Cancer Drug Prolongs Life in Study

Times Staff Writer

Genentech Inc. reported Saturday that its experimental drug Tarceva helped patients with advanced lung cancer live two months longer than patients on a placebo, providing the first evidence that a new class of medications can prolong lives.

The study was one of several released at a medical meeting here that offered promising news for people with lung cancer, a disease expected to kill 160,400 in the U.S. this year.

Two other studies presented at the annual conference of the American Society of Clinical Oncology showed that patients who had their tumors removed lived longer if they received chemotherapy after surgery. The two clinical trials had similar results even though different sets of chemotherapy drugs were used in the tests.


More than a quarter of the 174,000 Americans diagnosed with lung cancer each year are eligible for surgery.

In one trial, led by the National Cancer Institute of Canada and involving 482 patients, 69% of patients who received a 16-week course of chemotherapy after surgery were alive after five years, compared with 54% of patients who did not get the drugs. A trial of 344 patients led by Rhode Island Hospital in Providence had similar results.

“This will begin to shift the treatment paradigm,” said Frances Shepherd, cancer specialist at of Princess Margaret Hospital in Toronto. She was not involved in either study.

Genentech’s Tarceva was tested on patients with inoperable non-small cell lung cancer whose disease had not responded to at least one other treatment. The trial involved 730 patients; 490 received Tarceva, a once-daily pill, and the rest took a placebo.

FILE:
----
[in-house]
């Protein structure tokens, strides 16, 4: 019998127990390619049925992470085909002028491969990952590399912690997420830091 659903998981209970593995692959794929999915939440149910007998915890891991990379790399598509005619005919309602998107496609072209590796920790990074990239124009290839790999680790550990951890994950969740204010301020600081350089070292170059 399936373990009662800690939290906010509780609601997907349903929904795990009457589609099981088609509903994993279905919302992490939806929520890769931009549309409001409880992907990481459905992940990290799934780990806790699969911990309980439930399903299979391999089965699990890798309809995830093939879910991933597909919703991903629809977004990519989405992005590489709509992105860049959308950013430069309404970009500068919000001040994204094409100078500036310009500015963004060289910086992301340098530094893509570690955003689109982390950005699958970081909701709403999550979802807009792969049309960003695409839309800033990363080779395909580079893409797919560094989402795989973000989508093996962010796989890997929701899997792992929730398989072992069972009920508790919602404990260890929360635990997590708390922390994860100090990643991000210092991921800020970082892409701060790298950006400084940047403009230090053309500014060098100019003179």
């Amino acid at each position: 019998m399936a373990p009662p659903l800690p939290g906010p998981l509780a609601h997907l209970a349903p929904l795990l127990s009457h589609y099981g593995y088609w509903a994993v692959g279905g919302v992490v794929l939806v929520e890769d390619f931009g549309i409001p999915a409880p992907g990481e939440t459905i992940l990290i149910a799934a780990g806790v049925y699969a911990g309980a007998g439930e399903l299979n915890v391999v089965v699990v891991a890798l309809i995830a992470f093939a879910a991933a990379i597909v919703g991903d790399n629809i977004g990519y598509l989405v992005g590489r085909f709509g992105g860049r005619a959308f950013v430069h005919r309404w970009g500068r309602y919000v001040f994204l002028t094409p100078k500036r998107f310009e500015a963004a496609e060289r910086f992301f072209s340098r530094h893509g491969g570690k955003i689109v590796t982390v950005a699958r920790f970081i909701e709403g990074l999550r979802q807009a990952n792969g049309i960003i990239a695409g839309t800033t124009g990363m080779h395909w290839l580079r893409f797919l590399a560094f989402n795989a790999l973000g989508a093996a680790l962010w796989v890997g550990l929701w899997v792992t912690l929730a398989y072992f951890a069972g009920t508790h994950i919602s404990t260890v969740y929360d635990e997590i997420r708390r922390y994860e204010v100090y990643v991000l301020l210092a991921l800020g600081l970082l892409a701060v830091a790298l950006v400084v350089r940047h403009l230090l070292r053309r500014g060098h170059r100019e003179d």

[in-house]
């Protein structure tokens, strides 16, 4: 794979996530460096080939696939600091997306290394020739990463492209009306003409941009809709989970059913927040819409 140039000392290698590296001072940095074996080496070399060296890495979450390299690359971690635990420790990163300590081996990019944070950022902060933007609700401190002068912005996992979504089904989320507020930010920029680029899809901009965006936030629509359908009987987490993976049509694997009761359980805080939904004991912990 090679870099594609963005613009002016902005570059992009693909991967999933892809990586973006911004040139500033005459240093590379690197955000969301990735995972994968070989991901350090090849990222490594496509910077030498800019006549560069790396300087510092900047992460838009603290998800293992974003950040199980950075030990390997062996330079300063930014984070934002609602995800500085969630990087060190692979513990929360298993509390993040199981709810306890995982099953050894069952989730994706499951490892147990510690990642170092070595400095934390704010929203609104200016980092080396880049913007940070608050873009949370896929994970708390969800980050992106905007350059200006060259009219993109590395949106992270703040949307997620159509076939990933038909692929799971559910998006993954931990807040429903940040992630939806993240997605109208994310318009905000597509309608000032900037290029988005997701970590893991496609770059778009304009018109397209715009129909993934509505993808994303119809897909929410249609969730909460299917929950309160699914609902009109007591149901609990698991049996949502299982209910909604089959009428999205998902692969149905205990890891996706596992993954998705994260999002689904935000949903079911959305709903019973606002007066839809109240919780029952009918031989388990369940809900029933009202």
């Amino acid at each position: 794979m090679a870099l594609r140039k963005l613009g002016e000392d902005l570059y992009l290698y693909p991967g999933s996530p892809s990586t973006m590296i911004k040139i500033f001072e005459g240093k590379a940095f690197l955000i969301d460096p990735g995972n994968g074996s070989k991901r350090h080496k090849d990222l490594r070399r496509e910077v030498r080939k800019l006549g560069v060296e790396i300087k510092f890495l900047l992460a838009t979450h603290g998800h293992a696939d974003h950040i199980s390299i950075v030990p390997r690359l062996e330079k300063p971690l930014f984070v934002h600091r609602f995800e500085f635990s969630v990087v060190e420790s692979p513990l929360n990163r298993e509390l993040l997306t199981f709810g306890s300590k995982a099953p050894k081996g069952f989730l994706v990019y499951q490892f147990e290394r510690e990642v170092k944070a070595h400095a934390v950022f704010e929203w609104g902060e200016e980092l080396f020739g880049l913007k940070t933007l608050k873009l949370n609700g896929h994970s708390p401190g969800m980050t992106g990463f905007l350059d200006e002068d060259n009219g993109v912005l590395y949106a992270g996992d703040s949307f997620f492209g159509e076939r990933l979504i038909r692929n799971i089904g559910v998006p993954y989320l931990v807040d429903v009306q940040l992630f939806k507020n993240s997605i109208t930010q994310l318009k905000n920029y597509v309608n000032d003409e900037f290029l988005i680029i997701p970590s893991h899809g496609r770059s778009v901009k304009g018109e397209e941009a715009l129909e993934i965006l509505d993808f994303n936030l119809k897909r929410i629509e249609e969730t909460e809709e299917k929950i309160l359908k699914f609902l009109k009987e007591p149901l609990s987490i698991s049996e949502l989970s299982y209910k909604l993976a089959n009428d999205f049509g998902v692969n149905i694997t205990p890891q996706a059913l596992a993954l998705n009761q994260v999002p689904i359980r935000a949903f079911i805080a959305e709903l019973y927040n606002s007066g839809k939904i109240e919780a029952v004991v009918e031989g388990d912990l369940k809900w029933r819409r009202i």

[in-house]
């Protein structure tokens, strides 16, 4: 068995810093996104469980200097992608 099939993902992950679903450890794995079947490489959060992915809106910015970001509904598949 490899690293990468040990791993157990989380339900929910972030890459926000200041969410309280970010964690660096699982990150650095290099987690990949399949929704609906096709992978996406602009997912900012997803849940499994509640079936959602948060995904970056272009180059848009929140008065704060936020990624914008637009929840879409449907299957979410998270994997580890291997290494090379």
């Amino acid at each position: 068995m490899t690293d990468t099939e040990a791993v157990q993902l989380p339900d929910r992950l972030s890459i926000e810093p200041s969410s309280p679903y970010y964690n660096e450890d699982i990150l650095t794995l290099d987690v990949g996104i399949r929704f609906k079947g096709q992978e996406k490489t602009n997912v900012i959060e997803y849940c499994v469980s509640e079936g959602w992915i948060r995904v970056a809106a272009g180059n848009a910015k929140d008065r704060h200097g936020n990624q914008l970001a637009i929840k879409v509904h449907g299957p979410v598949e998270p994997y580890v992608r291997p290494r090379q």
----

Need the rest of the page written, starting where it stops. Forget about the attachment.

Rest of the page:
Genentech, of South San Francisco, and its development partner, OSI Pharmaceuticals Inc. of New York, said patients who received Tarceva lived an average of 6.7 months, or 40% longer than patients on the placebo, who lived an average of 4.7 months. The companies had announced in April that they had seen good results in the trial, which was designed to show a 30% improvement in survival, but did not reveal the data until Saturday.

The drug belongs to a class that blocks what’s known as the epidermal growth factor, a protein that spurs tumor growth. Two approved drugs, Erbitux made by ImClone Systems Inc. and AstraZeneca’s Iressa, also block the EGF protein. But neither has shown that it can extend lives.


However, Tarceva did not outperform two chemotherapy drugs, Taxotere made by Aventis and Eli Lilly & Co.’s Alimta, each of which has added about seven months to patients’ lives when used in clinical trials as a second-line therapy. Physicians at the meeting Saturday said that all three drugs were a valid second treatment for patients.

“What this means is that patients have more options,” said Pasi Janne, a cancer specialist at Dana-Farber Cancer Institute in Boston.

Only Taxotere has been approved by the Food and Drug Administration as a second treatment in lung cancer. Alimta is approved for asbestos-related lung cancer and is awaiting FDA approval as a treatment for other lung cancers.